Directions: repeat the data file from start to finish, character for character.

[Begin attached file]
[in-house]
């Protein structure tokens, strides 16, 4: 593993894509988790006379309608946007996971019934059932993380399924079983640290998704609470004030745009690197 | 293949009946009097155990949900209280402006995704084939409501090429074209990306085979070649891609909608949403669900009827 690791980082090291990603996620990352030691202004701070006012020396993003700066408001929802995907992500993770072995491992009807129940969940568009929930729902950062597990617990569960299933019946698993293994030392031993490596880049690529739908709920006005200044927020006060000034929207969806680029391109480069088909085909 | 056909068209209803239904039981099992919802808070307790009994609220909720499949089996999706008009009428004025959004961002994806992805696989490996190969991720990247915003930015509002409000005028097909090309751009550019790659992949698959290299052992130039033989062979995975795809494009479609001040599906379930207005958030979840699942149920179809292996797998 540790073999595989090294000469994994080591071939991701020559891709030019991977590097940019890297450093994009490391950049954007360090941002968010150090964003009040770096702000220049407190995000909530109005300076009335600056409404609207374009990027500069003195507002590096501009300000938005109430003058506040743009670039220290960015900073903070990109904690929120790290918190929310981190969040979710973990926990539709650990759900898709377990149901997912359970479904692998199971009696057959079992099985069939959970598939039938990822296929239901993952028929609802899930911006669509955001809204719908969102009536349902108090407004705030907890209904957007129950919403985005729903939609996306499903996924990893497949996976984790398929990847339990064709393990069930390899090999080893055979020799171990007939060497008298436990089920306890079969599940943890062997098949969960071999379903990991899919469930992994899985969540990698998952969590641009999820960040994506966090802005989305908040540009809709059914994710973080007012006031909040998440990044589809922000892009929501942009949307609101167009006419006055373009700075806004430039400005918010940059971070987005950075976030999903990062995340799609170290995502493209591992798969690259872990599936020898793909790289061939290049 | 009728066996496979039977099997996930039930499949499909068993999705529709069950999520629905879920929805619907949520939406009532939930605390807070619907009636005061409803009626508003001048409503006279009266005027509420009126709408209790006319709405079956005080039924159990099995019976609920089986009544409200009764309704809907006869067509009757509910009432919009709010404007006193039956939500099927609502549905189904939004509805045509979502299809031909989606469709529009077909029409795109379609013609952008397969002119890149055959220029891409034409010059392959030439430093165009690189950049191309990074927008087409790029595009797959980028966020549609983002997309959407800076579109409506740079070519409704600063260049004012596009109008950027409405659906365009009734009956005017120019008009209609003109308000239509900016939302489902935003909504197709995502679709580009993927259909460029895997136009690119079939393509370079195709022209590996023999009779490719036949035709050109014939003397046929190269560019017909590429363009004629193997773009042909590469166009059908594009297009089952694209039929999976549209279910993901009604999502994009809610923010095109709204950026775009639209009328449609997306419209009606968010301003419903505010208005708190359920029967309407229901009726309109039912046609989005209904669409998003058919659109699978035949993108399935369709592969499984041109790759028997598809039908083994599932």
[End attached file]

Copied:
[in-house]
């Protein structure tokens, strides 16, 4: 593993894509988790006379309608946007996971019934059932993380399924079983640290998704609470004030745009690197 | 293949009946009097155990949900209280402006995704084939409501090429074209990306085979070649891609909608949403669900009827 690791980082090291990603996620990352030691202004701070006012020396993003700066408001929802995907992500993770072995491992009807129940969940568009929930729902950062597990617990569960299933019946698993293994030392031993490596880049690529739908709920006005200044927020006060000034929207969806680029391109480069088909085909 | 056909068209209803239904039981099992919802808070307790009994609220909720499949089996999706008009009428004025959004961002994806992805696989490996190969991720990247915003930015509002409000005028097909090309751009550019790659992949698959290299052992130039033989062979995975795809494009479609001040599906379930207005958030979840699942149920179809292996797998 540790073999595989090294000469994994080591071939991701020559891709030019991977590097940019890297450093994009490391950049954007360090941002968010150090964003009040770096702000220049407190995000909530109005300076009335600056409404609207374009990027500069003195507002590096501009300000938005109430003058506040743009670039220290960015900073903070990109904690929120790290918190929310981190969040979710973990926990539709650990759900898709377990149901997912359970479904692998199971009696057959079992099985069939959970598939039938990822296929239901993952028929609802899930911006669509955001809204719908969102009536349902108090407004705030907890209904957007129950919403985005729903939609996306499903996924990893497949996976984790398929990847339990064709393990069930390899090999080893055979020799171990007939060497008298436990089920306890079969599940943890062997098949969960071999379903990991899919469930992994899985969540990698998952969590641009999820960040994506966090802005989305908040540009809709059914994710973080007012006031909040998440990044589809922000892009929501942009949307609101167009006419006055373009700075806004430039400005918010940059971070987005950075976030999903990062995340799609170290995502493209591992798969690259872990599936020898793909790289061939290049 | 009728066996496979039977099997996930039930499949499909068993999705529709069950999520629905879920929805619907949520939406009532939930605390807070619907009636005061409803009626508003001048409503006279009266005027509420009126709408209790006319709405079956005080039924159990099995019976609920089986009544409200009764309704809907006869067509009757509910009432919009709010404007006193039956939500099927609502549905189904939004509805045509979502299809031909989606469709529009077909029409795109379609013609952008397969002119890149055959220029891409034409010059392959030439430093165009690189950049191309990074927008087409790029595009797959980028966020549609983002997309959407800076579109409506740079070519409704600063260049004012596009109008950027409405659906365009009734009956005017120019008009209609003109308000239509900016939302489902935003909504197709995502679709580009993927259909460029895997136009690119079939393509370079195709022209590996023999009779490719036949035709050109014939003397046929190269560019017909590429363009004629193997773009042909590469166009059908594009297009089952694209039929999976549209279910993901009604999502994009809610923010095109709204950026775009639209009328449609997306419209009606968010301003419903505010208005708190359920029967309407229901009726309109039912046609989005209904669409998003058919659109699978035949993108399935369709592969499984041109790759028997598809039908083994599932």